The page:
Problems that trouble me underground
- Detailed dungeon prep (e.g. room-by-room topological map with full brief keying) is impractical for Immergleich. There are thirty-odd districts and each has at least one conventional dungeon. Many houses are basically small dungeons. Meanwhile my “maybe do” list is ninety items, and most of those aren’t dungeon mapping.
- When I do some dungeon prep, I often feel that I’m getting very low ROI, especially given the dungeon may never be entered. I’m not confident that I’m using my time well — if I have thirty minutes, I want to spend it in a high-yield way, not pacing out three miserable rooms1.
- I am mighty in improvising. I see places in my head and you can follow my voice into them and be metatasized by a slime. But when I do this, I worry that:
- I’m using only a narrow subset of the possibilities of dungeons.
- I’m arbitrarily deciding how large the dungeon is, where important things (e.g. quest objects) are. It is harder to see where player skill fits into this, at least player skill of the dungeoneering kind valorised by the OSR.
- I am also haunted by the Quantum Ogre. I am not sure I care about him, but i see him crouching over there by the old fireplace.2
- Because players often enter dungeons in response to jobs from the Immergleich job list, I often need to seed job goals into dungeon spaces.
Goals that I have formed in the dark, like mushrooms or a weird egg
- Substantially reduce the prep time for dungeons and the like (especially to support new jobs) …
- … while maintaining the variety, balance, structure etc that careful planning and pre-planning can provide.
- Provide a “fractal structure” that guides me to use my prep time well. One that can do that this given profound uncertainty about what the PCs will do — I want explicit processes that guide me to spread my time well over all the places they are likely to go.
- Specifically, I want to be able to “Level 1 prep” a dungeon in (say) three minutes, then come back and expand to “Level 2 prep” in fifteen, without having wasted much of the three minutes. And so on, until at a hypothetical level 7 I am drawing individual bricks without having to waste any of the eighteen hours I spent terrain-typing 5′ squares.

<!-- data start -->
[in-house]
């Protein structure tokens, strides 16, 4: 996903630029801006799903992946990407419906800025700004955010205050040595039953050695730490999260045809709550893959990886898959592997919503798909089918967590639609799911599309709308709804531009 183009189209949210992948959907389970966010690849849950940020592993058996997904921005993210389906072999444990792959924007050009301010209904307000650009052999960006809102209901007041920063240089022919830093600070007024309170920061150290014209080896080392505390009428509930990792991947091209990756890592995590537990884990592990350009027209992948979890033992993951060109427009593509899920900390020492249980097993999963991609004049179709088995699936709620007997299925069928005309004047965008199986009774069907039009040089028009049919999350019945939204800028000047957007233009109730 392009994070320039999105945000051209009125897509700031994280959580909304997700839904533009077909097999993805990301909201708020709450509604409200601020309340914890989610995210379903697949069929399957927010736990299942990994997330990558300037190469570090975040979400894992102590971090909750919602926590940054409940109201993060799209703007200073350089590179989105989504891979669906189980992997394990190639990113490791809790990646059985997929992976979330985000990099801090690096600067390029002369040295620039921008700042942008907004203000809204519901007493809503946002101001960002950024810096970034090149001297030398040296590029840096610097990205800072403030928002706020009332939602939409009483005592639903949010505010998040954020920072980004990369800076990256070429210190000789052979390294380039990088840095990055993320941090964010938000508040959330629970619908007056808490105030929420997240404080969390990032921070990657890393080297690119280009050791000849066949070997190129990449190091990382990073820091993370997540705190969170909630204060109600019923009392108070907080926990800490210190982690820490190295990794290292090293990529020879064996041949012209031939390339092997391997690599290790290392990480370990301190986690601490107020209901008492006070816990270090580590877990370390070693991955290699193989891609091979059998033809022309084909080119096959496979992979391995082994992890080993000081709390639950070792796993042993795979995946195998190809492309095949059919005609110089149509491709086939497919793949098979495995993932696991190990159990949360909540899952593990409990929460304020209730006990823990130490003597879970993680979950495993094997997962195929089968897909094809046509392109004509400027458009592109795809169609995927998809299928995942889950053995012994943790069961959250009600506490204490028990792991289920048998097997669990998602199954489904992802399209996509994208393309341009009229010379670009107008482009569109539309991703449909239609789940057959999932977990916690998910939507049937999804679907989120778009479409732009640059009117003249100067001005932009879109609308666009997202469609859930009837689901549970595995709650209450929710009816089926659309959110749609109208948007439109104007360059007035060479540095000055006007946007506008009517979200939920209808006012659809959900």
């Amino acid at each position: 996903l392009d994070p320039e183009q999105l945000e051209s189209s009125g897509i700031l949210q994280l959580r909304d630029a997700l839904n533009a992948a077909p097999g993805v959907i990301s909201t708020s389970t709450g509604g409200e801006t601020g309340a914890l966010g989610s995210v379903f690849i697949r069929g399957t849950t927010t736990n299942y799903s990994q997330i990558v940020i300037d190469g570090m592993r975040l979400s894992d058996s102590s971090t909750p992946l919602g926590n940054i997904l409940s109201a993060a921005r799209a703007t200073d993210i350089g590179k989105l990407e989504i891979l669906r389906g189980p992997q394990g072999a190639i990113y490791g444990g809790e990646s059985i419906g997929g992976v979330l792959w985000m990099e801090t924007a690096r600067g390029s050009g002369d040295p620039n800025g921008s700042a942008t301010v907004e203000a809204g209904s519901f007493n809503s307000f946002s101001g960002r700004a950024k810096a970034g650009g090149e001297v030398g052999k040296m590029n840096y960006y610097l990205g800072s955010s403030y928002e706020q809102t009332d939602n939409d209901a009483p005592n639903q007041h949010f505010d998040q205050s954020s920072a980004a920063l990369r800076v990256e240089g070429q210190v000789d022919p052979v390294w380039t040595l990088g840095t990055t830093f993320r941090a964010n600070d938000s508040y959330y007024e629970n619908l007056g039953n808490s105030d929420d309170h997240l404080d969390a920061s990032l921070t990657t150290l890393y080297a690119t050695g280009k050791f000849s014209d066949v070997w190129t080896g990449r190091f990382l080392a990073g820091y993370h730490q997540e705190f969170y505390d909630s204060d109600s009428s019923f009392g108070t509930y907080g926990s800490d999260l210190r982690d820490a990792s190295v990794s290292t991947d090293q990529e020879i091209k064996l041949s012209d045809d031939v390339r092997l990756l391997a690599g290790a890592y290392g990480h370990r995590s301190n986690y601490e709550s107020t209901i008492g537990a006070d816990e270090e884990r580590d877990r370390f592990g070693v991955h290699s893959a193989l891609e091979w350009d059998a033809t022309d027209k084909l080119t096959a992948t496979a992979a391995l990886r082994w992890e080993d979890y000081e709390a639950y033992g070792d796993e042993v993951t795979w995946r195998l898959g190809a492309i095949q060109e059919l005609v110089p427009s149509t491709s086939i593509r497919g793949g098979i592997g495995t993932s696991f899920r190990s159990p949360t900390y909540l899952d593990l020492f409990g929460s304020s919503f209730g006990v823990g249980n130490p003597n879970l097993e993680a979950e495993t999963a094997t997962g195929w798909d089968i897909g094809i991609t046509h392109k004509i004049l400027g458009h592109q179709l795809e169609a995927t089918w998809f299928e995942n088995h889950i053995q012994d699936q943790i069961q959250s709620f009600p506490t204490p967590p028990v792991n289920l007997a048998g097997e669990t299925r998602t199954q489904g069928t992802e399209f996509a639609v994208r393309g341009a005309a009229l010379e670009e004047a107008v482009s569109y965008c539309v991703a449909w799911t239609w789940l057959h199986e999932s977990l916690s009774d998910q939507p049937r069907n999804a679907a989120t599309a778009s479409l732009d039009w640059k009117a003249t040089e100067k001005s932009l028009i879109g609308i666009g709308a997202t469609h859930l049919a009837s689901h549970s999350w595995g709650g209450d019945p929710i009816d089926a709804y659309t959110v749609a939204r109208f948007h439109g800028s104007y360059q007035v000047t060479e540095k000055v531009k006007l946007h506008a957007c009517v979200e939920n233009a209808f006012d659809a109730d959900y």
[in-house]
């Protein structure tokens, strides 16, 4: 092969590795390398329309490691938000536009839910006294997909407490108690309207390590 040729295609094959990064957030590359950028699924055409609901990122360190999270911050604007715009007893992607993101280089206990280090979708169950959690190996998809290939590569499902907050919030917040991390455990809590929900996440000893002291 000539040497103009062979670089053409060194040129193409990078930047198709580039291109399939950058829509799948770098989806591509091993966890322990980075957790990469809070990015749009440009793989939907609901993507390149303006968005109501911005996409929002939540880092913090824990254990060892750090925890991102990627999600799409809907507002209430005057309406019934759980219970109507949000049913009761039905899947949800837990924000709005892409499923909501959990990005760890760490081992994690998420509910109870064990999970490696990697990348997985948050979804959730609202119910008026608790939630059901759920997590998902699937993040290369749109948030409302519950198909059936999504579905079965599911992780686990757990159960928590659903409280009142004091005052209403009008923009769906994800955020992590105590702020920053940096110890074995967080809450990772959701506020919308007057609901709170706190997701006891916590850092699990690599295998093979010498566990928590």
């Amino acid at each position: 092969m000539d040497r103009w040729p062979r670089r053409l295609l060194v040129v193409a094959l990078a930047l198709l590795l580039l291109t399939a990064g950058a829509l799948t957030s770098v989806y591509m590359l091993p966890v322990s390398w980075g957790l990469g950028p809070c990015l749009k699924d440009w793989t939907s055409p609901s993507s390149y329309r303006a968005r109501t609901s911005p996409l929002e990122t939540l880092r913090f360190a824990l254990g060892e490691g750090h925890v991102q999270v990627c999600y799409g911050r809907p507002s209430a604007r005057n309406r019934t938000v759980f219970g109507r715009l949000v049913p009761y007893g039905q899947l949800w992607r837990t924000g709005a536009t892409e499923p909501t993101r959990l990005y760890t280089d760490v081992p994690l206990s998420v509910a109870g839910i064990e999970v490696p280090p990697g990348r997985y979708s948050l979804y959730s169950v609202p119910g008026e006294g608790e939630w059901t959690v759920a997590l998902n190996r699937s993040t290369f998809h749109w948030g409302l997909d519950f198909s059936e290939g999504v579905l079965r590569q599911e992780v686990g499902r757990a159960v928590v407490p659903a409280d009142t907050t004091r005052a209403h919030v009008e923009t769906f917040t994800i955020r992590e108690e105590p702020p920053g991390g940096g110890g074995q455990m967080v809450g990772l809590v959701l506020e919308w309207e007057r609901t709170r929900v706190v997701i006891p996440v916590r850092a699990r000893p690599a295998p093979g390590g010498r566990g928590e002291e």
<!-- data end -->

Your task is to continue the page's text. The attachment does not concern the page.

- Give me a principled approach to what I am doing. Because I am all about the principles. I want to have an explicit practice that I can declare, e.g. if players ask how I roll.
Resources that I have found beneath a filth-besmirched altar
There is some material on the Internet concerning how to generate dungeons. Much of it seems indifferent in value, either generally or for me, now. It is not clear what it gives me over just pouring out my mind onto the page.
There are some that stand out, both in that they do have clear USPs and they are relevant to my particular desires:
- The “dungeon as a monster” model from Dark Heart of the Dreamer (free download), or the similar but more developed one from The Perilous Wilds (this part is free)
- The Angry DM’s “Zone Exploration” model
- “Matthias” on enworld — Representing a dungeon as an abstract track
I’m keen to here about your experiences with these, or with any further examples.
1. I like my rooms dungeon rooms miserable. Pleasant, airy rooms are ill-fitting to my goals.
2. I fear I need to read and think more about the ogre. A lot more. In particular, I need to re-read and analyse the article series I link to above. I imagine the ogre will wait.